TRAVERSE CITY — Dr. Funkenstein is officially a Doctor of Funk.
Funk icon George Clinton, also sometimes called Funkmaster or The Granddaddy of Funk, recently received an honorary doctorate of music degree from prestigious Berklee College of Music. As befitting the title, he's sporting a new, distinguished look.
"I'm a doctor so I have to dress like a doctor," said the raspy-voiced Clinton, who traded his trademark colorful dreadlocks and outrageous outfits for dapper suits and hats.
The onetime doo-wop singer and Motown songwriter and his Parliament-Funkadelic will be back in Traverse City on Saturday, May 12, for a show at Streeters' Ground Zero. The event is a sort of makeup for the band's 2008 appearance there, when a snowstorm kept many at home.
"This is his third time here," said Doug Streeter, owner of Streeters Entertainment Center. "The first time he sold out. The second we had about half the people because there was a blizzard that day. We even had to bring in some heaters. So we're looking forward to another good show to kind of make up for that."
Clinton and his collective of musicians — known variously as Parliament and Funkadelic — captured 40 hit R&B singles during the 1970s and created the danceable psychedelic-funk music genre called P-funk. Together and in various offshoots and solo projects they helped shape the style and sound of modern American music, from R&B and soul, to urban rap and hip-hop, and even rock.
Now 70, Clinton continues to play to wide and diverse crowds. Except for changing his diet, age hasn't mellowed him a bit, he said.
"It makes me mellow in comparison to the hip-hop stuff that's out. It's not mellow when we hit the stage," said the musician, known for his imaginative lyrics in songs like the No. 1 hits "Flashlight," "One Nation Under a Groove," "Aqua Boogie" and "(Not Just) Knee Deep."
In 1997, Clinton and Parliament-Funkadelic were inducted into the Rock and Roll Hall of Fame and earned a Lifetime Achievement Award at the NAACP Image Awards. In 2002, Spin voted them No. 6 of the 50 Greatest Bands of All Time.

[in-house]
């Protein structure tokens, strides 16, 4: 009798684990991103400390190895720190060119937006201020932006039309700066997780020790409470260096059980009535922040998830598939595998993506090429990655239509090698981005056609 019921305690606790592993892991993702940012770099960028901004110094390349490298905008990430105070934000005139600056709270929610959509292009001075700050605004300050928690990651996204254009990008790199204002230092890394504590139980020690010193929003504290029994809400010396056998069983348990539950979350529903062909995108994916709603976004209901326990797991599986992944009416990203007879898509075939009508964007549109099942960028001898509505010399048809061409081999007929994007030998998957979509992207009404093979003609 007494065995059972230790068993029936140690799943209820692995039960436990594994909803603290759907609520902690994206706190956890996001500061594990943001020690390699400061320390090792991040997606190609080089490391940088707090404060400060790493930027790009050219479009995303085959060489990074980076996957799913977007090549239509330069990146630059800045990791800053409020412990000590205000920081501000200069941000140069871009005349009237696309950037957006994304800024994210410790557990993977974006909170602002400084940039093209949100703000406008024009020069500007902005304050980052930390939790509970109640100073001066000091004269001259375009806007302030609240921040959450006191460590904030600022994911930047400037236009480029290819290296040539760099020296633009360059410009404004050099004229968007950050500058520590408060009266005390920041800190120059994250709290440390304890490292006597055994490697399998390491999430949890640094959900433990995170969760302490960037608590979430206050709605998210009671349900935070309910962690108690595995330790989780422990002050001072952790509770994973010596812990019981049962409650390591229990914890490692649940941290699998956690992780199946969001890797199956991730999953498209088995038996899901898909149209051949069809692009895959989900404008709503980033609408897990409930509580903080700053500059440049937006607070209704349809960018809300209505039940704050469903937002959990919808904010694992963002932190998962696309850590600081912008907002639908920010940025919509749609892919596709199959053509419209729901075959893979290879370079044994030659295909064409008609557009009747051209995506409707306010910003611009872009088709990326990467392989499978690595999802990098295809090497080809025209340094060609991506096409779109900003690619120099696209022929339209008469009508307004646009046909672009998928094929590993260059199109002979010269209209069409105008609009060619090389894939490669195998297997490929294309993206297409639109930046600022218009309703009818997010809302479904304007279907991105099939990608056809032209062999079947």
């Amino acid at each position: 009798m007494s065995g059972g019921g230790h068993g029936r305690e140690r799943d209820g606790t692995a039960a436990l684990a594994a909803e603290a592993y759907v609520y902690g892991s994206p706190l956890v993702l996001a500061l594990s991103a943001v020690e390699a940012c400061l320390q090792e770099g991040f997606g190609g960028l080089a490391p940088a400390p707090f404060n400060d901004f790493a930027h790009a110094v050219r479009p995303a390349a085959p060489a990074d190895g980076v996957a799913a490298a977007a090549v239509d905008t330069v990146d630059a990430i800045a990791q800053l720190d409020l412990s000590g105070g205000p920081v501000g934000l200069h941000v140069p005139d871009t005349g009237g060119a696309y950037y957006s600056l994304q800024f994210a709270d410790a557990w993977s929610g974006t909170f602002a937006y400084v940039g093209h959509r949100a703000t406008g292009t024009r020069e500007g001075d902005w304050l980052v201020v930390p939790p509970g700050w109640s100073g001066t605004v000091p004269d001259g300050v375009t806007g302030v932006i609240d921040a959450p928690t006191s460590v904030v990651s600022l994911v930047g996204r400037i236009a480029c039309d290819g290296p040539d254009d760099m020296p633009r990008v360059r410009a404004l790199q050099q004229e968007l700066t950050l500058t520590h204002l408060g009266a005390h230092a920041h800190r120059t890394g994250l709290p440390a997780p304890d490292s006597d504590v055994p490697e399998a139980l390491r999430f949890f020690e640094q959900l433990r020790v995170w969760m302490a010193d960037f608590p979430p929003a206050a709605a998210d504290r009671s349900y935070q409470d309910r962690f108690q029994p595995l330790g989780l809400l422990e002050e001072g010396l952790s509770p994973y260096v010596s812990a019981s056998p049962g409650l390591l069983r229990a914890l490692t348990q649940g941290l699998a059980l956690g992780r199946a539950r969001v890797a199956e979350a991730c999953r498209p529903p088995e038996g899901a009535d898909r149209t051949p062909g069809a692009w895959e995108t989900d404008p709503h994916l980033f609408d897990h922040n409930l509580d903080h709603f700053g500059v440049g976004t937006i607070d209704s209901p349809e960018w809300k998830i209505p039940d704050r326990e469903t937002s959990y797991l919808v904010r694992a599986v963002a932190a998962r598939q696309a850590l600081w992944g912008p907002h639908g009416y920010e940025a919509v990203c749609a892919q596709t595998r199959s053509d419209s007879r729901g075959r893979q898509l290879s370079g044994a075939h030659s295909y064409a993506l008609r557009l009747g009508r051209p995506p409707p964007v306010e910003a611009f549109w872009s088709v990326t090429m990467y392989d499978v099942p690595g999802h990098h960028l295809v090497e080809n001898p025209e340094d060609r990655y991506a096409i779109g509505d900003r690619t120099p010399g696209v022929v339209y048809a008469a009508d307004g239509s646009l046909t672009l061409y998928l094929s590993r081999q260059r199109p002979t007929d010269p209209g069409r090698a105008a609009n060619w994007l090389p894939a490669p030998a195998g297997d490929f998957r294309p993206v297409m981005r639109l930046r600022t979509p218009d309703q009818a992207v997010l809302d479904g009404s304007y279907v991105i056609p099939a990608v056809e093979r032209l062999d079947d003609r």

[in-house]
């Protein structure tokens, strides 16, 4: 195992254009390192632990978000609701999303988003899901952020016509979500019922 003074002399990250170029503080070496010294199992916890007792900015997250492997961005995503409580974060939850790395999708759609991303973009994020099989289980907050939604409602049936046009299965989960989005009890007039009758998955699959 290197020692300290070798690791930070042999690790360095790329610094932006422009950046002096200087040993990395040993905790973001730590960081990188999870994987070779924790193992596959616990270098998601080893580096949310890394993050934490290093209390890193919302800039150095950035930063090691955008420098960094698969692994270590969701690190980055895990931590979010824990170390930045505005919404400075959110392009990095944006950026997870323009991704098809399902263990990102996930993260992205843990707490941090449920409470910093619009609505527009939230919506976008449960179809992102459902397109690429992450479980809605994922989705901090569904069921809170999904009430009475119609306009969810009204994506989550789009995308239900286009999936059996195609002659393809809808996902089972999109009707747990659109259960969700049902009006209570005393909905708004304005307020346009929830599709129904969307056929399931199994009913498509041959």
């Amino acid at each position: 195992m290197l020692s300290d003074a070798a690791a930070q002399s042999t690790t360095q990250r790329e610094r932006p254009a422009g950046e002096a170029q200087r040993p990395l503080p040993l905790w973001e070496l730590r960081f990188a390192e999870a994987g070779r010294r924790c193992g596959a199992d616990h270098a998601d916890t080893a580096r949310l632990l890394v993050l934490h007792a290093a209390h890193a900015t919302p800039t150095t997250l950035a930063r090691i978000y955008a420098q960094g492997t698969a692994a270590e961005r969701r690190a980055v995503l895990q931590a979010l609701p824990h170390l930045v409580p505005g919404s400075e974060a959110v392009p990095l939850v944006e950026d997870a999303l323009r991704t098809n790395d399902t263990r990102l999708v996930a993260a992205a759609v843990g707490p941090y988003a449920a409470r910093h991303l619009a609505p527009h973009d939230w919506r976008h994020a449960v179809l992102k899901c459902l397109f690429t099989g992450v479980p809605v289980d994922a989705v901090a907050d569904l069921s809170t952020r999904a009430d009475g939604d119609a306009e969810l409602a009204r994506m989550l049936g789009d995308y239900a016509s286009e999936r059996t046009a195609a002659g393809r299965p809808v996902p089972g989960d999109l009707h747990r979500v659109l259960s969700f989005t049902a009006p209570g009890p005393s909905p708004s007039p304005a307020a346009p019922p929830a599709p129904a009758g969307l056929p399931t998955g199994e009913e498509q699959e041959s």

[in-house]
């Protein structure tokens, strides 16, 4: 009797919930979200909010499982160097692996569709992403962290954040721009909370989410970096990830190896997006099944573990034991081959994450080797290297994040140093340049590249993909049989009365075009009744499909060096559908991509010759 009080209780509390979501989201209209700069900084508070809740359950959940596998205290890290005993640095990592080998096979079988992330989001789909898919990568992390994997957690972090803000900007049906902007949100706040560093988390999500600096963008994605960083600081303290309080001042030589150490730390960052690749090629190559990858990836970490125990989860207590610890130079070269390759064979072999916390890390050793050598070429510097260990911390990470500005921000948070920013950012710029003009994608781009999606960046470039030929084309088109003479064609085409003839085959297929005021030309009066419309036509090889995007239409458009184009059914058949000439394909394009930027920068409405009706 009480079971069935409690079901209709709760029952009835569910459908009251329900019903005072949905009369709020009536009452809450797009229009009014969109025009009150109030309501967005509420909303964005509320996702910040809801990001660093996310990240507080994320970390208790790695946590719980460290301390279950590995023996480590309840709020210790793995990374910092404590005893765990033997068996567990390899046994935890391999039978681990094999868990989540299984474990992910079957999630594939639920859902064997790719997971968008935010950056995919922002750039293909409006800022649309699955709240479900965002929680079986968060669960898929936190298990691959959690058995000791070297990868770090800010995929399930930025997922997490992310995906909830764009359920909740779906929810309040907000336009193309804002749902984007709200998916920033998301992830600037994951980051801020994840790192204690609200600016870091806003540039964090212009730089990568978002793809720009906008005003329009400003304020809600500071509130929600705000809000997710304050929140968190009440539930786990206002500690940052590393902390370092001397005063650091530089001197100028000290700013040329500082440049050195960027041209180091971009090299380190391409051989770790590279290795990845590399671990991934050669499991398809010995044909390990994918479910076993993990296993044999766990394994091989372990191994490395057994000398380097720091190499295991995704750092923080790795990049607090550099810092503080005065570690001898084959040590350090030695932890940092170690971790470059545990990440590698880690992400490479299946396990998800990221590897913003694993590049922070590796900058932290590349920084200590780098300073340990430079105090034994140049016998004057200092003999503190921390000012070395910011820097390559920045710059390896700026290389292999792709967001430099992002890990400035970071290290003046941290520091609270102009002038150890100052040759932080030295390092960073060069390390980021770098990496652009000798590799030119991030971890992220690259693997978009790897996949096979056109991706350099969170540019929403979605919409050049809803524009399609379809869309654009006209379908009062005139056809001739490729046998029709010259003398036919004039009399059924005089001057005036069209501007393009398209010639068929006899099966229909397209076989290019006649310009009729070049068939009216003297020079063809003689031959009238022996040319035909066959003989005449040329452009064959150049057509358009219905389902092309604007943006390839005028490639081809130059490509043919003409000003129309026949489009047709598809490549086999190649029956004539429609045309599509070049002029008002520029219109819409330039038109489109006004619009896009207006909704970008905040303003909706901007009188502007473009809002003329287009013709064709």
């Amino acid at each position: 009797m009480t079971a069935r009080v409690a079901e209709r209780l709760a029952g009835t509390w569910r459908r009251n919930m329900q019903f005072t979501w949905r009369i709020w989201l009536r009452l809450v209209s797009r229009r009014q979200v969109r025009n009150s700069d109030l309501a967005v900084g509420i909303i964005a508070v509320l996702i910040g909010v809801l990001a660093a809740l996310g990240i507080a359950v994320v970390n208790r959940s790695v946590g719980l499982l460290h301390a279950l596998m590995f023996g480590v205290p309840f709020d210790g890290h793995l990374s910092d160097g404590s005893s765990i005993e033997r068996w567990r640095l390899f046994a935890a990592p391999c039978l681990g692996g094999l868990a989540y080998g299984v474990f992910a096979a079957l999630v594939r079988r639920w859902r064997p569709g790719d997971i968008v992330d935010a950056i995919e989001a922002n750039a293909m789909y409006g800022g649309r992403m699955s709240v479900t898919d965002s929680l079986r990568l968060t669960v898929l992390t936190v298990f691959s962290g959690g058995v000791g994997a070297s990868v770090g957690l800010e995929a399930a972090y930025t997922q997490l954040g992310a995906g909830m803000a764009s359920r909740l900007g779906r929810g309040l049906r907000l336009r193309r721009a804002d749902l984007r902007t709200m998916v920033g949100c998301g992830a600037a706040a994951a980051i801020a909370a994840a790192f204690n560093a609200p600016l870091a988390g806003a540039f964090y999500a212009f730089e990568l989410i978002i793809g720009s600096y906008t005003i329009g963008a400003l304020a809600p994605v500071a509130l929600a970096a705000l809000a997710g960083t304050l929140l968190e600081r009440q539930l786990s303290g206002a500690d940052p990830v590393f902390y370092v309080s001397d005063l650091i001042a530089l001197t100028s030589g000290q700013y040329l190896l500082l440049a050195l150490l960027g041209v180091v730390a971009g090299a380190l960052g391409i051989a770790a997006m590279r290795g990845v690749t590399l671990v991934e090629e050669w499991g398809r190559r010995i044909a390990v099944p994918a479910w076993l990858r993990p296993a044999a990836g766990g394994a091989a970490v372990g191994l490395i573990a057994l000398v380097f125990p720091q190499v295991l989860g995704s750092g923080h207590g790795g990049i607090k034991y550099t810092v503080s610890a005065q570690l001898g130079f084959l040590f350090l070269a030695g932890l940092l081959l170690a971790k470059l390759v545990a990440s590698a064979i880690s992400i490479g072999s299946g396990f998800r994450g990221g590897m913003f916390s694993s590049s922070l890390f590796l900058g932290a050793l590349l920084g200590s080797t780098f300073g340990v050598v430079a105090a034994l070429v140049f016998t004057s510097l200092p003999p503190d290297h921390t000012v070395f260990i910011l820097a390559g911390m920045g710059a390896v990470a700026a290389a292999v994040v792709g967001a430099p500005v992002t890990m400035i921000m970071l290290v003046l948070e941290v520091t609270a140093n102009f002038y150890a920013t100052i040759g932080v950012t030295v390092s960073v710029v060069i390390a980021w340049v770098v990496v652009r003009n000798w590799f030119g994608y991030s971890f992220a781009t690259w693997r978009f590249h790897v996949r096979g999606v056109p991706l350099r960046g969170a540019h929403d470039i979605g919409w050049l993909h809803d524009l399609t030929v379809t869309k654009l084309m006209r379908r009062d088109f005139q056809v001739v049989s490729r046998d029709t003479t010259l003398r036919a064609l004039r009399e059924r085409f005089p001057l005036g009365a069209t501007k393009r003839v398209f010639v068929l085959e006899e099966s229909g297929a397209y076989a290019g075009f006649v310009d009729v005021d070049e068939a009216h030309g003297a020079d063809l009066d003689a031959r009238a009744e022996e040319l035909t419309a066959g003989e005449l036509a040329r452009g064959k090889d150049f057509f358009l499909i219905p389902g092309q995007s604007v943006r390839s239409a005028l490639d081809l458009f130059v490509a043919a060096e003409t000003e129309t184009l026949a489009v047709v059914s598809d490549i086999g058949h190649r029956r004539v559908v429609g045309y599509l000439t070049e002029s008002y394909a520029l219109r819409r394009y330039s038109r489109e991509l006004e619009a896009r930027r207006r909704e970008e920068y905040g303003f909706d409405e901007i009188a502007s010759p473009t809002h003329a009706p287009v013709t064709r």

But if any further validation were needed, it came in February with Clinton's recognition by Berklee for his enduring musical and cultural contributions.
"Since I've done that I've been getting a lot of calls for talk shows. Yeah, there's more pressure now but I like pressure. I work better under pressure," said the musician, who likes to unwind by fishing (his favorite spots "up north" include the Manistique River).
Besides touring and recording under his own label, The C Kunspyruhzy, Clinton works tirelessly to protect artists' work — including his own — from piracy and to battle for the rights to his old songs. He blogs about the issues on his website, FunkProbosci.com, and in 2009 teamed up with Michigan Congressman John Conyers Jr. to introduce a bill to protect against copyright and royalty theft.
"The record companies are fighting tooth and nail," he said, of the bill's progress. "All the rest of the world has these laws but China and North Korea. That's some bad company."
Recently he ended a successful campaign on the charity-hosting website Indiegogo to raise $50,000 for the restoration and preservation of original recordings, the release of new recordings, and the repair and renovation of the Parliament-Funkadelic family recording studio. Now he's trying to raise $100,000 for the band's legal defense fund.
"We've got a bunch of unreleased and new material and we're packaging it together for fans who donate to the fund," said Clinton, who has battled in court over everything from old contracts that don't apply to today's music business model to the "unauthorized" use of his music in remixes and films.
Saturday's show begins at 8 p.m. Doors open at 7 p.m. Tickets are $29 plus $3 handling at Ground Zero during regular business hours or the day of the show.
He'll perform Saturday at Streeters
TRAVERSE CITY — Dr. Funkenstein is officially a Doctor of Funk.
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